Top five councils in the UK where the ‘odds of living longer more in your favour’

Centenarian blows out her birthday candles in Gloucestershire

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New research has highlighted a 10-year gap in life expectancy between Local Authorities (LA) where life expectancy is the longest and shortest, reinforcing the connection between financial wellness and health. According to the latest figures, living in certain councils may tip the odds of living longer in your favour.

The retirement specialist Just Group of longevity across Local Authorities (LA) has highlighted a close link between health and wealth with its latest analysis.

The findings revealed that the top five councils where people are expected to live longest, on average, tend to have property prices around six times higher than the five local authorities where life expectancy is lowest.

The analysis revealed that Westminster topped the list for male longevity in the UK, where the average life expectancies at birth stood at 84.7 and 74.3 years respectively.

To highlight the connection between health and wealth, the experts mapped out property prices in these regions.

They found the average house price of £791,252 in the top five LAs for longevity, which was more than five times higher than the average of £142,321 for the bottom five councils.

For female life expectancy, London boroughs dominated the chart of female life expectancy by council.

The four top five authorities were Kensington & Chelsea, Camden, Westminster and Richmond upon Thames, followed by Hart in Hampshire.

The average female life expectancy at birth in these councils is 87.0 years – more than eight years higher than the bottom five LAs by female life expectancy at birth, where the average woman is expected to live to 78.8.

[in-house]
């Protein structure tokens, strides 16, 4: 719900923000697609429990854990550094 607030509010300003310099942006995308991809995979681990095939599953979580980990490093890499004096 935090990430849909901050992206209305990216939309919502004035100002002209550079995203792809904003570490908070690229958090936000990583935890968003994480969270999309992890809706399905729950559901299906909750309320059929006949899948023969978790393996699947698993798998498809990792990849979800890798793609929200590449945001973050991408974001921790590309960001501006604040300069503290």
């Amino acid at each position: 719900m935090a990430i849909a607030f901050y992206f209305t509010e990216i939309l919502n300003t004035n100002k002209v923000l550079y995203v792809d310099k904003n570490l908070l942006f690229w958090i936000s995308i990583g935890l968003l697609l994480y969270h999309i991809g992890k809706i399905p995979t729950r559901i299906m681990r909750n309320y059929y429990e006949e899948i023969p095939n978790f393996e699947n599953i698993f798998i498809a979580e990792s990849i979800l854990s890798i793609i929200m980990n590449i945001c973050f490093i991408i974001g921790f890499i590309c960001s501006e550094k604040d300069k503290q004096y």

The correlation between health and property wealth was also evident in this group.

On average, properties in the five longest-living local authorities are worth 878,804, which is more than six times higher than the five LAs with the shortest female life expectancy where properties are worth £138,998.

Stephen Lowe, group communication director at retirement specialist Just Group, said: “Our comparison of house prices and life expectancy across the UK shines a light on the strong link between health and wealth.

“Average life expectancy is a rough guide that can mask the great disparity in life expectancy across the UK and it’s clear when thinking about finances in retired and later-life [that] people and financial advisers should treat averages with a pinch of salt.”

Previous research probing the link between the lifespan of wealth has found a lower prevalence of poor health conditions, such as heart disease, among the rich.

People with higher income tend also to have access to a wider range of resources that promote longevity and health.

Education may also be a factor, according to previous studies.

Together, these components highlight the importance of addressing the conditions that limit opportunities for good health.

Mr Lowe added: “People may not like to think about how long they are likely to live and, when they do, they tend to underestimate the age they are likely to attain.

“But for an individual planning their retirement, finances, average figures are a poor guide – nobody is ‘average’.

“At age 65, median life expectancy is about 86 for a man and 89 for a woman which means half will survive longer.

“As these latest figures show if you are in good health and have reasonable wealth, that tips the odds of living longer even more in your favour.”

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